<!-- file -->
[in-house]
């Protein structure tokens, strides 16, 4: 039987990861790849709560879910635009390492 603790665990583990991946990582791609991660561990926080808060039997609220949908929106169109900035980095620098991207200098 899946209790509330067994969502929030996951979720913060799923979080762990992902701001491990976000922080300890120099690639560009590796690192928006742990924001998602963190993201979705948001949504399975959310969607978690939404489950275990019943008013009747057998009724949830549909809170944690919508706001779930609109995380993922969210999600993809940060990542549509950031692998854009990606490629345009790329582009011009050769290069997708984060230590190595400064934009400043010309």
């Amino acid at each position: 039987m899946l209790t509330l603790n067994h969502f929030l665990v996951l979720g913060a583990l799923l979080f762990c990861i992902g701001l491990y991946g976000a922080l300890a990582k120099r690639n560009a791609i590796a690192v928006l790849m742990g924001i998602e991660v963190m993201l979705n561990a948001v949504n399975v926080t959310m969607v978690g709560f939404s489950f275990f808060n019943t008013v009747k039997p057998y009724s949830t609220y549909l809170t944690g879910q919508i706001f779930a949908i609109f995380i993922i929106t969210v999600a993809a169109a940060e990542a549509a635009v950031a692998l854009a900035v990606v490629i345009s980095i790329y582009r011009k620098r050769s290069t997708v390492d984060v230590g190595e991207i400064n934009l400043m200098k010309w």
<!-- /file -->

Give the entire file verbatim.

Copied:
[in-house]
């Protein structure tokens, strides 16, 4: 039987990861790849709560879910635009390492 603790665990583990991946990582791609991660561990926080808060039997609220949908929106169109900035980095620098991207200098 899946209790509330067994969502929030996951979720913060799923979080762990992902701001491990976000922080300890120099690639560009590796690192928006742990924001998602963190993201979705948001949504399975959310969607978690939404489950275990019943008013009747057998009724949830549909809170944690919508706001779930609109995380993922969210999600993809940060990542549509950031692998854009990606490629345009790329582009011009050769290069997708984060230590190595400064934009400043010309």
């Amino acid at each position: 039987m899946l209790t509330l603790n067994h969502f929030l665990v996951l979720g913060a583990l799923l979080f762990c990861i992902g701001l491990y991946g976000a922080l300890a990582k120099r690639n560009a791609i590796a690192v928006l790849m742990g924001i998602e991660v963190m993201l979705n561990a948001v949504n399975v926080t959310m969607v978690g709560f939404s489950f275990f808060n019943t008013v009747k039997p057998y009724s949830t609220y549909l809170t944690g879910q919508i706001f779930a949908i609109f995380i993922i929106t969210v999600a993809a169109a940060e990542a549509a635009v950031a692998l854009a900035v990606v490629i345009s980095i790329y582009r011009k620098r050769s290069t997708v390492d984060v230590g190595e991207i400064n934009l400043m200098k010309w």